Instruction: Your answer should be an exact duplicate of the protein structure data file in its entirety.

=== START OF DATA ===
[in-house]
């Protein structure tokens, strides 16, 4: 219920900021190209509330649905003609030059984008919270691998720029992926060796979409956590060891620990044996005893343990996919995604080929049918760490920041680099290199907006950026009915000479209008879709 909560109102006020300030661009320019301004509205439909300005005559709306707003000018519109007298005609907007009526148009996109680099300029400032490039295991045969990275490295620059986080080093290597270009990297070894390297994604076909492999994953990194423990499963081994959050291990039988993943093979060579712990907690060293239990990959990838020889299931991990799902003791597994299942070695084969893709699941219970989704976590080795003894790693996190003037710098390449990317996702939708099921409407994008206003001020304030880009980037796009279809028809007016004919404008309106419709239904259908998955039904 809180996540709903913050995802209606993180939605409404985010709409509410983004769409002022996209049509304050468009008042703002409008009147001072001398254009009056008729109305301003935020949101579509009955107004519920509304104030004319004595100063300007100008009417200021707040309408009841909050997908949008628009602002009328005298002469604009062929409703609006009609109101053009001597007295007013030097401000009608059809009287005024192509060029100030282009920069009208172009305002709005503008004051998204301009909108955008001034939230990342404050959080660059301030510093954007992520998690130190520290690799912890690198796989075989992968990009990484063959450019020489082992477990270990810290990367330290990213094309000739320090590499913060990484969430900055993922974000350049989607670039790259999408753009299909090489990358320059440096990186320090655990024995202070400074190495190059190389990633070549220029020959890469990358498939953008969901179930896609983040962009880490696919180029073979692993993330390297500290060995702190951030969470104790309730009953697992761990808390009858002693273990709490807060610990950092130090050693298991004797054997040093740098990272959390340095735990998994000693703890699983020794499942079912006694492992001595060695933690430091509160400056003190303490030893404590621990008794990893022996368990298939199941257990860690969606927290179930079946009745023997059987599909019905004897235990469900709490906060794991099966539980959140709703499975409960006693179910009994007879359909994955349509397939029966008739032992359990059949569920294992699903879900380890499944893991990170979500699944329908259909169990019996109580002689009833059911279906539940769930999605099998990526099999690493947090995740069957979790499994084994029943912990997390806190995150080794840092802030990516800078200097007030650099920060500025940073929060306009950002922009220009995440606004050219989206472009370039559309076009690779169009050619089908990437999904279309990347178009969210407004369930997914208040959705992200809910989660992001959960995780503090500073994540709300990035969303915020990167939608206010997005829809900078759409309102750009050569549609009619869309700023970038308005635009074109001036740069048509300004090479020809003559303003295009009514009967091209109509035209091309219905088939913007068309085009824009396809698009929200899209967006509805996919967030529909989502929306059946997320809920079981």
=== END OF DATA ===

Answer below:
[in-house]
């Protein structure tokens, strides 16, 4: 219920900021190209509330649905003609030059984008919270691998720029992926060796979409956590060891620990044996005893343990996919995604080929049918760490920041680099290199907006950026009915000479209008879709 909560109102006020300030661009320019301004509205439909300005005559709306707003000018519109007298005609907007009526148009996109680099300029400032490039295991045969990275490295620059986080080093290597270009990297070894390297994604076909492999994953990194423990499963081994959050291990039988993943093979060579712990907690060293239990990959990838020889299931991990799902003791597994299942070695084969893709699941219970989704976590080795003894790693996190003037710098390449990317996702939708099921409407994008206003001020304030880009980037796009279809028809007016004919404008309106419709239904259908998955039904 809180996540709903913050995802209606993180939605409404985010709409509410983004769409002022996209049509304050468009008042703002409008009147001072001398254009009056008729109305301003935020949101579509009955107004519920509304104030004319004595100063300007100008009417200021707040309408009841909050997908949008628009602002009328005298002469604009062929409703609006009609109101053009001597007295007013030097401000009608059809009287005024192509060029100030282009920069009208172009305002709005503008004051998204301009909108955008001034939230990342404050959080660059301030510093954007992520998690130190520290690799912890690198796989075989992968990009990484063959450019020489082992477990270990810290990367330290990213094309000739320090590499913060990484969430900055993922974000350049989607670039790259999408753009299909090489990358320059440096990186320090655990024995202070400074190495190059190389990633070549220029020959890469990358498939953008969901179930896609983040962009880490696919180029073979692993993330390297500290060995702190951030969470104790309730009953697992761990808390009858002693273990709490807060610990950092130090050693298991004797054997040093740098990272959390340095735990998994000693703890699983020794499942079912006694492992001595060695933690430091509160400056003190303490030893404590621990008794990893022996368990298939199941257990860690969606927290179930079946009745023997059987599909019905004897235990469900709490906060794991099966539980959140709703499975409960006693179910009994007879359909994955349509397939029966008739032992359990059949569920294992699903879900380890499944893991990170979500699944329908259909169990019996109580002689009833059911279906539940769930999605099998990526099999690493947090995740069957979790499994084994029943912990997390806190995150080794840092802030990516800078200097007030650099920060500025940073929060306009950002922009220009995440606004050219989206472009370039559309076009690779169009050619089908990437999904279309990347178009969210407004369930997914208040959705992200809910989660992001959960995780503090500073994540709300990035969303915020990167939608206010997005829809900078759409309102750009050569549609009619869309700023970038308005635009074109001036740069048509300004090479020809003559303003295009009514009967091209109509035209091309219905088939913007068309085009824009396809698009929200899209967006509805996919967030529909989502929306059946997320809920079981």